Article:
So far, we’ve talked about hreflang tag and its four essential links: canonical link, self link, return link, and x-default link. Now let’s talk about how to actually implement it on the site.
■ Method 1: HTML <head>
The most basic implementation method is to add hreflang tag into socalled ‘meta tags’ on each page. Check your site’s HTML <head> and If you are using a WordPress, plugins like polylang and WPML can help you run a global site. Those plugins make it easy to translate and install the hreflang tag. If you think such plugin is a bit heavy(slows down your site), then check out this plugin as well: preflang tags lite.
If you run an independent site, you can insert the appropriate hreflang tag into the individual page meta-information. You can also ask the developer to insert, and/or if you use Google Tag Manager (GTM), you can insert it by yourself. I’ll make a detailed post about it in another post.
When operating only Korean and English pages, here is the example meta tag for the Korean page (The x-default site is in English.): If you are unfamiliar with these terms, please see the previous article.
<title>Korean Page Title in Korean(한국어 페이지 제목)</title>
<meta name=”description” content=”describe your pages in Korean(한국어 페이지에 대한 설명을 써주세요.)”>
<link rel=”canonical” href=”https://example.com/ko”>
<link rel=”alternate” href=”https://example.com/ko” hreflang=”ko”>
<link rel=”alternate” href=”https://example.com/en” hreflang=”en”>
<link rel=”alternate” href=”https://example.com/en” hreflang=”x-default”>
The advantage of inserting multilingual-related information into meta-information is that it is easy to implement. It is also easy to maintain. You can just push F12 key on the page you want to check, and see whether the tags are implemented correctly inbetween <head> and </head>.
The downside to this method is that each page can easily get heavier. For example, if you have more than 30 languages, your visitors may need to load a link on your page, which will affect the speed of your site.
■ Method 2: XML sitemap
The second method is using an XML sitemap. An XML site map is a list of all URLs associated with your site. For small sites that don’t have many links, there are a number of sites that automatically generate XML sitemaps (it’s free!). If you are a WordPress user, you can use plugins like ALL in One SEO or YOAST SEO.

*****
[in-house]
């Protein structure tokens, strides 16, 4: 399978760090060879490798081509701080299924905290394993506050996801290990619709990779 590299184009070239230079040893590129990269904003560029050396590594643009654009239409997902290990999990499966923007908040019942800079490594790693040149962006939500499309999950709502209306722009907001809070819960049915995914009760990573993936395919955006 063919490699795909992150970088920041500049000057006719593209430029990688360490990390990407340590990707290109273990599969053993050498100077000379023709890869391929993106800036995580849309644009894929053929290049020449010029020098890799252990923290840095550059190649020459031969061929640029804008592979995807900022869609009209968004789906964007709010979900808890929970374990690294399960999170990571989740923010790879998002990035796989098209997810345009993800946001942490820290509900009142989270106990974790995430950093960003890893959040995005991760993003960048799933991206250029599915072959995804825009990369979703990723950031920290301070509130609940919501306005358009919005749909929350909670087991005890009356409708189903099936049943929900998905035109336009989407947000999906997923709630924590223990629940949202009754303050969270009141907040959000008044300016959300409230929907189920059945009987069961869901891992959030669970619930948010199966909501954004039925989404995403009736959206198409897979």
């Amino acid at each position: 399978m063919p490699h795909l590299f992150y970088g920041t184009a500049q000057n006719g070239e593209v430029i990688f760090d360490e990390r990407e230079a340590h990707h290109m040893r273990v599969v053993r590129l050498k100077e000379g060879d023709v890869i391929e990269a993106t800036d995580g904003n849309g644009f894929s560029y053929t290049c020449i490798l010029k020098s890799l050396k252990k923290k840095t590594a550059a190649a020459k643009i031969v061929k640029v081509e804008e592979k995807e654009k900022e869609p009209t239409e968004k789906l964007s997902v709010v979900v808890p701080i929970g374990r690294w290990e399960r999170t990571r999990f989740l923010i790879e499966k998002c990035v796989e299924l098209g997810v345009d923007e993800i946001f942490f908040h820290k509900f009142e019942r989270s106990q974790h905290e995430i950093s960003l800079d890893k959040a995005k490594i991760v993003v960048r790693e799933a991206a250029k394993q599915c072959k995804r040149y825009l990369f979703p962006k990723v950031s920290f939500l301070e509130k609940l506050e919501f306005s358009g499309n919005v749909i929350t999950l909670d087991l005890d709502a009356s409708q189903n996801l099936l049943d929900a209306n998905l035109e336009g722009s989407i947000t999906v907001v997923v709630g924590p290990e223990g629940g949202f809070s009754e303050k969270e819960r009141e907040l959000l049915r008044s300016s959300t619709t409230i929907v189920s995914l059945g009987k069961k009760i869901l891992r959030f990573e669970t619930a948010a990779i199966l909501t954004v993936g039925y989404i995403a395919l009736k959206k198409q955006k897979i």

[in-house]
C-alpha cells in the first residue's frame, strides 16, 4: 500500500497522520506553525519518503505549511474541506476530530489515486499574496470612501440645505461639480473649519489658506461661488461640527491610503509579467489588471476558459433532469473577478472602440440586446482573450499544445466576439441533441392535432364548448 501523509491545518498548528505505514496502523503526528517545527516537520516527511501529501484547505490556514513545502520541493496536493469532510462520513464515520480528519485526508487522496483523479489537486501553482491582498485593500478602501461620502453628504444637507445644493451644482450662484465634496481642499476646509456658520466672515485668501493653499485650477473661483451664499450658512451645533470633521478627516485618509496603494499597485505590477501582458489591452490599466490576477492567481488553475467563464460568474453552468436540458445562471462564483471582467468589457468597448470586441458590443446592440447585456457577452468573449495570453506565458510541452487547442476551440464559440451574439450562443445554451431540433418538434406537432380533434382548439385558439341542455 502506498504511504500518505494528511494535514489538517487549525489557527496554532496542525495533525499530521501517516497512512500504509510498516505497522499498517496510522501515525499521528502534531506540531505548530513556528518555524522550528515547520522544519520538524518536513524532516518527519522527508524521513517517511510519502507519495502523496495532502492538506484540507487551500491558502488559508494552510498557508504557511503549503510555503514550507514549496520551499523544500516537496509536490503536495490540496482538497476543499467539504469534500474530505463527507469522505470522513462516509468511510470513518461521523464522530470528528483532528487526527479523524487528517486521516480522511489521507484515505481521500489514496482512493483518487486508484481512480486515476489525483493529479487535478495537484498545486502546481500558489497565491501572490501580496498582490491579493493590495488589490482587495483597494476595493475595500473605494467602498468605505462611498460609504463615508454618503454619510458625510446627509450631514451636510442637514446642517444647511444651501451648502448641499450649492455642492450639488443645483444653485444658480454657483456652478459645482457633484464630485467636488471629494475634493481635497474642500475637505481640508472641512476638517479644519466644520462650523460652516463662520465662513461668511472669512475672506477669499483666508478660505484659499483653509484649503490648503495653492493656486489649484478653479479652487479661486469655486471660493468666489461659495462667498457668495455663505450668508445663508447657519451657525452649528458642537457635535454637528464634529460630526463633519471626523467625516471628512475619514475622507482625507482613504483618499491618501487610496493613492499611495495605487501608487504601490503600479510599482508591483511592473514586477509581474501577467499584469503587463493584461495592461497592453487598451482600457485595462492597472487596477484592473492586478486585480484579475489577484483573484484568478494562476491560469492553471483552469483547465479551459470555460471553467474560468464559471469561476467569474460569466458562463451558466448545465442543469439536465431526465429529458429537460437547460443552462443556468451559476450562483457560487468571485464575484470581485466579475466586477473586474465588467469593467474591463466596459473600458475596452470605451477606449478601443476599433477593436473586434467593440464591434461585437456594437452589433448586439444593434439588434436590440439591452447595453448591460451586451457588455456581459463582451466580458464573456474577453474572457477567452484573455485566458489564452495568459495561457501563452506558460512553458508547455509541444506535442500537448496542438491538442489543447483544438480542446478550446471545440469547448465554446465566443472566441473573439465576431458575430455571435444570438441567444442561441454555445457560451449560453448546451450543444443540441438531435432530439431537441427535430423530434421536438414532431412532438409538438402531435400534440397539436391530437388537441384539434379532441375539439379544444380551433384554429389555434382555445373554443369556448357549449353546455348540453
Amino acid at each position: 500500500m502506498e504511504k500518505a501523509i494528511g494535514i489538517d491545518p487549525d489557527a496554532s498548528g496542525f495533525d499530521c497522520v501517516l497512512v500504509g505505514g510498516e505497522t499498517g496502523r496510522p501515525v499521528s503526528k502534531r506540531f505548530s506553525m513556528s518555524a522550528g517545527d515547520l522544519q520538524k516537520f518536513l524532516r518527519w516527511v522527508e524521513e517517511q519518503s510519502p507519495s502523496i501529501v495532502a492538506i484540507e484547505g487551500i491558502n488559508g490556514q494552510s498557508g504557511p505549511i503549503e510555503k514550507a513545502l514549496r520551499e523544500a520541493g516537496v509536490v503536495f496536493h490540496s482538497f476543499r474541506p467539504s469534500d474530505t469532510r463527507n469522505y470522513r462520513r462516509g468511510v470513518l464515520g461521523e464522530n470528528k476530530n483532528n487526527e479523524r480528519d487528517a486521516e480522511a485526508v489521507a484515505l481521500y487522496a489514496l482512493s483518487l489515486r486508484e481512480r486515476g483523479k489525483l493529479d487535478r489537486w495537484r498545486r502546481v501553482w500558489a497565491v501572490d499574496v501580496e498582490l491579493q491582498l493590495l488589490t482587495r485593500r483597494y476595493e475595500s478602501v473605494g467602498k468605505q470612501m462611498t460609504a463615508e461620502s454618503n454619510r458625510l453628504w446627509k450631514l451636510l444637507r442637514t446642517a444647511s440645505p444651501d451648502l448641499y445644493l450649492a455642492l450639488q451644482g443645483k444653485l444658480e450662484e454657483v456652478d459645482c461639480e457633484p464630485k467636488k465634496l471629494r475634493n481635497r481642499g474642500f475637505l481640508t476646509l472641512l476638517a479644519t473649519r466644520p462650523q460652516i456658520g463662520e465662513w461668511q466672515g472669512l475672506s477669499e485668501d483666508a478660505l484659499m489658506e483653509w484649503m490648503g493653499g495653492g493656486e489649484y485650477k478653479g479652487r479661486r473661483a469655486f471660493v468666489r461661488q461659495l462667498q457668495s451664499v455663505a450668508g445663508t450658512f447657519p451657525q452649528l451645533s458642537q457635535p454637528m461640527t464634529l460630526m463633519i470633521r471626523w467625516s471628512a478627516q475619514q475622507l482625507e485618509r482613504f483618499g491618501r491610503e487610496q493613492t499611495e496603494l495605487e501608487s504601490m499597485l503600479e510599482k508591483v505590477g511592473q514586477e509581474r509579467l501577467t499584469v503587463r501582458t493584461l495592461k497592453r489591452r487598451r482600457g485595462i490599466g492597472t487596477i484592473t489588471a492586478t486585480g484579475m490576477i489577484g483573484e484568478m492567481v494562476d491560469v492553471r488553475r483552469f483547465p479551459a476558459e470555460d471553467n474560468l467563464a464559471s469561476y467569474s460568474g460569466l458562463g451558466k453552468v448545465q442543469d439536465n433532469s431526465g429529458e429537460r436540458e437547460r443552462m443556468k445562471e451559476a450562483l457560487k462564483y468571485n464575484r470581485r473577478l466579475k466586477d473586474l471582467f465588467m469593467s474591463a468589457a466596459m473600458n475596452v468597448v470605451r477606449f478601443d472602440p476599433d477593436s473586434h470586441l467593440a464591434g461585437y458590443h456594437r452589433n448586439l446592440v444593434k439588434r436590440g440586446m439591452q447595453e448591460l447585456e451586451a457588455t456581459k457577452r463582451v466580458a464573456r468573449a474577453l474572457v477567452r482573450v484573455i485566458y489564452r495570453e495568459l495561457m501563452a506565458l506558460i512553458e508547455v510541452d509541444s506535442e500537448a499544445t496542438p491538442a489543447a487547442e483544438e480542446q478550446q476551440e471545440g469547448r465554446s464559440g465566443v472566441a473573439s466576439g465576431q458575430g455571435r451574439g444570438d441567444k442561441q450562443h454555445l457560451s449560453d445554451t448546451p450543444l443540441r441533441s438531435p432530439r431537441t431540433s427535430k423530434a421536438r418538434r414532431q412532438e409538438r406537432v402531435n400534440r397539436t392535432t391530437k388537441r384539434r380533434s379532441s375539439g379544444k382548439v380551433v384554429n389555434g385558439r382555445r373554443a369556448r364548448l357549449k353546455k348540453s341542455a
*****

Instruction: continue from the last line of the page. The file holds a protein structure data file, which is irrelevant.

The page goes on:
You can open the XML sitemap file and insert the hreflang tag under the URL where you want to add multilingual information.
There seems bit different. For example, there is no canonical link, and the hreflang and href order are reversed, and so on. Check the example of the XML sitemap below.
When operating only Korean and English pages, the example tags for the English page are as follows(The x-default site is in English.):
<xhtml:link rel=”alternate” hreflang=”en” href=”example.com/en/pants” />
<xhtml:link rel=”alternate” hreflang=”ko” href=”example.com/ko/pants” />
<xhtml:link rel=”alternate” hreflang=”x-default” href=”example.com/en/pants” />
Using the above method, it is easy to manage large sites with many links. Instead of using meta information for every page, you only need to create a hreflang once in the XML sitemap. In addition, there is no burden on page’s capacity.
However, it takes time to create one, and because the XML sitemap exists outside the page, debugging is not as simple as method 1.
■ Method 3: HTTP Header
You can also inject hreflang tags via HTTP headers. HTTP headers are the mechanism for requesting and responding to HTTP. This means that when Google requests a site, the site sends a link in the HTTP header and also sends the hreflang information.
Examples of HTTP headers are as follows: Each sentence is separated by a semicolon (;). Also, each hreflang attribute is separated by a comma (,). The difference from the first method is that the order of the hreflang tags is different, and there is no canonical link.
Link: <https: example.com/en/pants/size-info.pdf>; rel=”alternate”; hreflang=”en”,
<https: example.com/ko/pants/size-info.pdf>; rel=”alternate”; hreflang=”ko”
HTTP headers are only used for non-HTML links, such as PDF or DOC documents. In terms of SEO, there’s absolutely no reason to index these links separately – let’s not use the above method by default.
|Easy installation/management||Exists outside the page |
(No burden on page capacity)
|Available for non-HTML elements (PDF, etc.)|
|In most cases, USE this method!||Use for large sites||Do not use it…|
In summary, when operating a global site, let’s put multilingual information in HTML meta information. If your site offers more than 10 languages, use an XML site map.